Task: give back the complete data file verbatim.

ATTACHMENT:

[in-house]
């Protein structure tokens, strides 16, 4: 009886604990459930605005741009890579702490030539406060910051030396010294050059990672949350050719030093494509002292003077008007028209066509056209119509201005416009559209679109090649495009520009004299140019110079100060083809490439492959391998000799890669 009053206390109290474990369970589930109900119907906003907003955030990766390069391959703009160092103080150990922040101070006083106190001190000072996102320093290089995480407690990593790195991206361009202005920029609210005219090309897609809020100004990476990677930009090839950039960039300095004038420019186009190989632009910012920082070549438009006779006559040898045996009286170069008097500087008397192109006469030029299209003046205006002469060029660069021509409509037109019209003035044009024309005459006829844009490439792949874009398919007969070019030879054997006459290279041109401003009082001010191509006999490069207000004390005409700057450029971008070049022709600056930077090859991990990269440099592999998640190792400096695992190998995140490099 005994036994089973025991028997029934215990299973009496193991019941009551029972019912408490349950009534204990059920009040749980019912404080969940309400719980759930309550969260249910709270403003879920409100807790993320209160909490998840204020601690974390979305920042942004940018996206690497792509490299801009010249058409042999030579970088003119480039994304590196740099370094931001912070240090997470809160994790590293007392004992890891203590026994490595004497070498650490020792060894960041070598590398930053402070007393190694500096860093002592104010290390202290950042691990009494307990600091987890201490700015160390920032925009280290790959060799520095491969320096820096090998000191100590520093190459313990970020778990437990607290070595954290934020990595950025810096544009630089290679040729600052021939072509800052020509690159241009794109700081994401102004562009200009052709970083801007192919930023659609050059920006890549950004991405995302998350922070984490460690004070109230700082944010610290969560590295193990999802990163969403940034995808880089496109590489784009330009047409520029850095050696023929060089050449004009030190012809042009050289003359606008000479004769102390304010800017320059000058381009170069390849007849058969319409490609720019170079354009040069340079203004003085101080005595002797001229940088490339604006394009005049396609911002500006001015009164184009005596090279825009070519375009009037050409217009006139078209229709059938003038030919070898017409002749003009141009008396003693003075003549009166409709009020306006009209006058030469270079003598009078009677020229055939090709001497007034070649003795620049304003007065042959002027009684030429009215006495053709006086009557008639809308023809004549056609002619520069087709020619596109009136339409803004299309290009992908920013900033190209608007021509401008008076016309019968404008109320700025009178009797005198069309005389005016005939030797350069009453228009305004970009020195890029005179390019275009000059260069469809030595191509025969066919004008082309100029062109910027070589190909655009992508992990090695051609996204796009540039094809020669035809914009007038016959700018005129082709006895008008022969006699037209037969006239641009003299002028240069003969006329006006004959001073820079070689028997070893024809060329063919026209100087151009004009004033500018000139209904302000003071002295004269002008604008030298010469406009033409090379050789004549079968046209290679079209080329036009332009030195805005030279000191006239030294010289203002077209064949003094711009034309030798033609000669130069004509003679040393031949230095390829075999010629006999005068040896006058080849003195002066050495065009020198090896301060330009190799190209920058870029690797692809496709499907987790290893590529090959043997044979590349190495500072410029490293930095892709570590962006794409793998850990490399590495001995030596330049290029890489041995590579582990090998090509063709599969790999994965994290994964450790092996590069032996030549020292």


[in-house]
């Protein structure tokens, strides 16, 4: 009886604990459930605005741009890579702490030539406060910051030396010294050059990672949350050719030093494509002292003077008007028209066509056209119509201005416009559209679109090649495009520009004299140019110079100060083809490439492959391998000799890669 009053206390109290474990369970589930109900119907906003907003955030990766390069391959703009160092103080150990922040101070006083106190001190000072996102320093290089995480407690990593790195991206361009202005920029609210005219090309897609809020100004990476990677930009090839950039960039300095004038420019186009190989632009910012920082070549438009006779006559040898045996009286170069008097500087008397192109006469030029299209003046205006002469060029660069021509409509037109019209003035044009024309005459006829844009490439792949874009398919007969070019030879054997006459290279041109401003009082001010191509006999490069207000004390005409700057450029971008070049022709600056930077090859991990990269440099592999998640190792400096695992190998995140490099 005994036994089973025991028997029934215990299973009496193991019941009551029972019912408490349950009534204990059920009040749980019912404080969940309400719980759930309550969260249910709270403003879920409100807790993320209160909490998840204020601690974390979305920042942004940018996206690497792509490299801009010249058409042999030579970088003119480039994304590196740099370094931001912070240090997470809160994790590293007392004992890891203590026994490595004497070498650490020792060894960041070598590398930053402070007393190694500096860093002592104010290390202290950042691990009494307990600091987890201490700015160390920032925009280290790959060799520095491969320096820096090998000191100590520093190459313990970020778990437990607290070595954290934020990595950025810096544009630089290679040729600052021939072509800052020509690159241009794109700081994401102004562009200009052709970083801007192919930023659609050059920006890549950004991405995302998350922070984490460690004070109230700082944010610290969560590295193990999802990163969403940034995808880089496109590489784009330009047409520029850095050696023929060089050449004009030190012809042009050289003359606008000479004769102390304010800017320059000058381009170069390849007849058969319409490609720019170079354009040069340079203004003085101080005595002797001229940088490339604006394009005049396609911002500006001015009164184009005596090279825009070519375009009037050409217009006139078209229709059938003038030919070898017409002749003009141009008396003693003075003549009166409709009020306006009209006058030469270079003598009078009677020229055939090709001497007034070649003795620049304003007065042959002027009684030429009215006495053709006086009557008639809308023809004549056609002619520069087709020619596109009136339409803004299309290009992908920013900033190209608007021509401008008076016309019968404008109320700025009178009797005198069309005389005016005939030797350069009453228009305004970009020195890029005179390019275009000059260069469809030595191509025969066919004008082309100029062109910027070589190909655009992508992990090695051609996204796009540039094809020669035809914009007038016959700018005129082709006895008008022969006699037209037969006239641009003299002028240069003969006329006006004959001073820079070689028997070893024809060329063919026209100087151009004009004033500018000139209904302000003071002295004269002008604008030298010469406009033409090379050789004549079968046209290679079209080329036009332009030195805005030279000191006239030294010289203002077209064949003094711009034309030798033609000669130069004509003679040393031949230095390829075999010629006999005068040896006058080849003195002066050495065009020198090896301060330009190799190209920058870029690797692809496709499907987790290893590529090959043997044979590349190495500072410029490293930095892709570590962006794409793998850990490399590495001995030596330049290029890489041995590579582990090998090509063709599969790999994965994290994964450790092996590069032996030549020292």